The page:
George Clooney versus Boris Johnson, on the Elgin Marbles
George Clooney has ramped up The Monuments Men promotion with a suggestion that Britain should return the Elgin marbles to Athens.
Boris Johnson has taken umbrage with George Clooney's suggestion that the 2,500-year-old Elgin marbles should be returned to Athens. It's a perfectly reasonable comment to make, given the sculptures were removed from the Parthenon 200 years ago and now reside in the British Museum.
George Clooney in 'The Monuments Men'
Clooney made the remarks during the UK promotion of his new movie The Monuments Men, which focuses on the rescuing of classic artworks stolen by the Nazis during World War II. At a press conference in London, the award-winning filmmaker said returning the marbles to Athens is "probably the right to do" and he was supported by actors Matt Damon and Bill Murray.
The marbles were removed from the Parthenon by Lord Elgin, who later sold them to the British government for $35,000.
According to the Evening Standard, London Mayor Boris Johnson rejected Clooney's suggestion in typical.Boris style, saying, "Someone urgently needs to restore George Clooney's marbles. Here he is plugging a film about looted Nazi art without realising that Göring himself had plans to plunder the British Museum.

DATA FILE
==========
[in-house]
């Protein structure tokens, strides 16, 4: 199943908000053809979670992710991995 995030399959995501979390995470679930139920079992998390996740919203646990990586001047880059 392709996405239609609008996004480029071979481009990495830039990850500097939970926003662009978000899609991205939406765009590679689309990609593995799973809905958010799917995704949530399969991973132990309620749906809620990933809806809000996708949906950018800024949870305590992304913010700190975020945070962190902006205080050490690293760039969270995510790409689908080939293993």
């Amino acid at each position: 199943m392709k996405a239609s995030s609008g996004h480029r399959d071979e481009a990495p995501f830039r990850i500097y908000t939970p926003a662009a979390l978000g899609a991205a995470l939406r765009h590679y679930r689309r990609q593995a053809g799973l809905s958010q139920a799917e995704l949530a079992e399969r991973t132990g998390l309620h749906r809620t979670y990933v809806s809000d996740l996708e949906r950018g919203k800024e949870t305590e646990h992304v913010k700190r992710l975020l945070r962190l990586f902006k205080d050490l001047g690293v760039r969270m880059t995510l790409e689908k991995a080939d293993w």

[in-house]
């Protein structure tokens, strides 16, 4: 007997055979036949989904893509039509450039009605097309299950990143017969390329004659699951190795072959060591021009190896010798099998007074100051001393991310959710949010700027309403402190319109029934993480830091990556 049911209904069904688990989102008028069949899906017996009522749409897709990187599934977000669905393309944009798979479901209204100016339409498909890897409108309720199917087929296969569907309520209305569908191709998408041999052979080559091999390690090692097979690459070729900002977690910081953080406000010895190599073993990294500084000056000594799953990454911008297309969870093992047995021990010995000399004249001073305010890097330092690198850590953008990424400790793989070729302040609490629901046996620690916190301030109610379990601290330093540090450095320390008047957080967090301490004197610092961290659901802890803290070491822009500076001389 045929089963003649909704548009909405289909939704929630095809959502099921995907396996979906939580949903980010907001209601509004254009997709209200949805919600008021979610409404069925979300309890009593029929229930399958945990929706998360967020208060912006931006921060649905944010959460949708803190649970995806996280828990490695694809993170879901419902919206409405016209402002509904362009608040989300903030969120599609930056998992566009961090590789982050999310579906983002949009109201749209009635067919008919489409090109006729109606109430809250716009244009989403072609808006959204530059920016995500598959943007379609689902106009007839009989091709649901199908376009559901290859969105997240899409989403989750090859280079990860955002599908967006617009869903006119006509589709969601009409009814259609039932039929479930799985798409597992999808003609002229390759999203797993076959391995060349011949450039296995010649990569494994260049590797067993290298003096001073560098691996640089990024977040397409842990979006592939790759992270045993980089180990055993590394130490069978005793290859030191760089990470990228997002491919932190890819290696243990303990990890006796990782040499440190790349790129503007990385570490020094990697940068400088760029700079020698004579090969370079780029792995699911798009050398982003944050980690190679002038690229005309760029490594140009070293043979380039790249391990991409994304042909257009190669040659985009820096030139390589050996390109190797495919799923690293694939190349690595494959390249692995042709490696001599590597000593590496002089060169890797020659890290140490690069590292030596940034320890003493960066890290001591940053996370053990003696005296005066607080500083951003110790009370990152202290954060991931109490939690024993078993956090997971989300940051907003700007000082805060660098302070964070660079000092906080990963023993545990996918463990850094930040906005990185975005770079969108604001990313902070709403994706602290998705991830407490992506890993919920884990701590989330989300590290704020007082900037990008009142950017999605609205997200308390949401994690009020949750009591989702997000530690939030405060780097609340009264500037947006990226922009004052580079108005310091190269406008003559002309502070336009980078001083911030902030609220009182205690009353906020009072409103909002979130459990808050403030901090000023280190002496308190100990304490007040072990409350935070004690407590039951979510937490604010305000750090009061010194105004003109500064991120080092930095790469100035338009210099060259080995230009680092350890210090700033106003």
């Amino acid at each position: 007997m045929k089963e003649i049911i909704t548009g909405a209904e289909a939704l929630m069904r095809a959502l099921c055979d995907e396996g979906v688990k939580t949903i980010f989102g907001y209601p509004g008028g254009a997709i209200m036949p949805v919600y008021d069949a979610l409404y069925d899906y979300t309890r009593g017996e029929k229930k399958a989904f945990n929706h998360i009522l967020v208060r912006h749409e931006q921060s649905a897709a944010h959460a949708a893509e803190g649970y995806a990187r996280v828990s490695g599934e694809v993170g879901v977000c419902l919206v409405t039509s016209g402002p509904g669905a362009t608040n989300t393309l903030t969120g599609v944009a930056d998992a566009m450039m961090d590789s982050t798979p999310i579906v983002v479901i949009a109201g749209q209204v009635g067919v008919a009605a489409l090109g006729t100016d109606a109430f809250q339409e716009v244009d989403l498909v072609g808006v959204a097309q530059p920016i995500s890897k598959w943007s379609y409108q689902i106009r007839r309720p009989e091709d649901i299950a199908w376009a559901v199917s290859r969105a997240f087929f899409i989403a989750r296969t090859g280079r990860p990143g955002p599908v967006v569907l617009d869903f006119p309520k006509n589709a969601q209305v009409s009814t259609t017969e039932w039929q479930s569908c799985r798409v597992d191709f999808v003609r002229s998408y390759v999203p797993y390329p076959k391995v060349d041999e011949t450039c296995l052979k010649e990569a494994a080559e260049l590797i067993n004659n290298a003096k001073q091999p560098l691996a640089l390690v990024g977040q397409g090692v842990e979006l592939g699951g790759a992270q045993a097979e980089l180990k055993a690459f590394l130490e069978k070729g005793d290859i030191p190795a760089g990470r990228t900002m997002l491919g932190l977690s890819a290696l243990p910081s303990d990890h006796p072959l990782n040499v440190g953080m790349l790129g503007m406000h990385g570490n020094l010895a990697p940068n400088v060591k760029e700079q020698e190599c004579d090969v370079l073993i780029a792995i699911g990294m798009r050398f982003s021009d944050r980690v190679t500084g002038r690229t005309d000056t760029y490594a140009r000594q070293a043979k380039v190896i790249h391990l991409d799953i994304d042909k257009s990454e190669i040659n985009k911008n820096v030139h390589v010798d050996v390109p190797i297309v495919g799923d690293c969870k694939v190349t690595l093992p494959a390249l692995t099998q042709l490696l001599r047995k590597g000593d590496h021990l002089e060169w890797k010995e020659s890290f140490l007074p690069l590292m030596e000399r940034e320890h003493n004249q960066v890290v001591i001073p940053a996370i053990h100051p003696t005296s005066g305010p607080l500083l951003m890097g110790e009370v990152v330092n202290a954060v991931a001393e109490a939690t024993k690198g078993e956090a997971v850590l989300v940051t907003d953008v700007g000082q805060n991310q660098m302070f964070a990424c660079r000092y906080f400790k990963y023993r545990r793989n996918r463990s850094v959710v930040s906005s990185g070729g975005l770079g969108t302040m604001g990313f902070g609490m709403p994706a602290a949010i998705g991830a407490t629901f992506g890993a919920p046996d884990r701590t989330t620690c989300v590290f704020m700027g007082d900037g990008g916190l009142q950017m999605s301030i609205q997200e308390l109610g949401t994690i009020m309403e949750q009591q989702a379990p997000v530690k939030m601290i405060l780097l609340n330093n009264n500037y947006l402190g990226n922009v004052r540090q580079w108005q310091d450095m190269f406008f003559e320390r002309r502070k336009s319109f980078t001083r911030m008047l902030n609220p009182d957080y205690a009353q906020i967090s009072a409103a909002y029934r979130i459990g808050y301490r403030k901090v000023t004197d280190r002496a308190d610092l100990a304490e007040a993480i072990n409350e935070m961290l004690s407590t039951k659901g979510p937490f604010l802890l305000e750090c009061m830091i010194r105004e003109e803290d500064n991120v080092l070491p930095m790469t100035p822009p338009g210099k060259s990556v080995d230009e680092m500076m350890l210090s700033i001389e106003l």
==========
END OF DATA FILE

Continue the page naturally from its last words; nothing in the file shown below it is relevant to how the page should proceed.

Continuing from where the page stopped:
"And where were the Nazis going to send the Elgin marbles? To Athens! This Clooney is advocating nothing less than the Hitlerian agenda for London's cultural treasures. He should stuff the Hollywood script and stick to history."
John Goodman [R] and George Clooney [L] in 'The Monuments Men'
Clooney - who co-wrote, directed and stars in The Monuments Men, out in the UK this week - said the issue was first raised by a Greek journalist in Berlin on Saturday.
"I do think it's worth having an open discussion. It was one of a hundred questions at a press conference, a Greek reporter asking me about the marbles, and I just said I thought it was probably a good idea if they found a way back at some point," he said.
The Monuments Men premiere went ahead in a blustery Leicester Square last night, with Clooney joined by co-stars John Goodman, Jean Dujardin and Downton Abbey's Hugh Bonneville. See all our pictures from The Monuments Men premiere.
It's no secret the director has run into problems throughout production of the movie and it appears to have fallen short of many critics' expectations.
"Even low expectations won't help you here, with a story that's neither amusing nor dramatic," says James Mottram of The List.
"A frustratingly flat film that drifts from moment to moment with a curious lack of urgency and an overbearing sense of self-importance," said William Goss of Film.com.
"This displays none of the nimble-witted sleight of hand, nor indeed old-fashioned suspense, of Argo, the last historical caper movie with which Clooney was involved," said Andrew Pulver of The Guardian.
The Monuments Men hits theaters in the UK on Friday (February 14, 2014).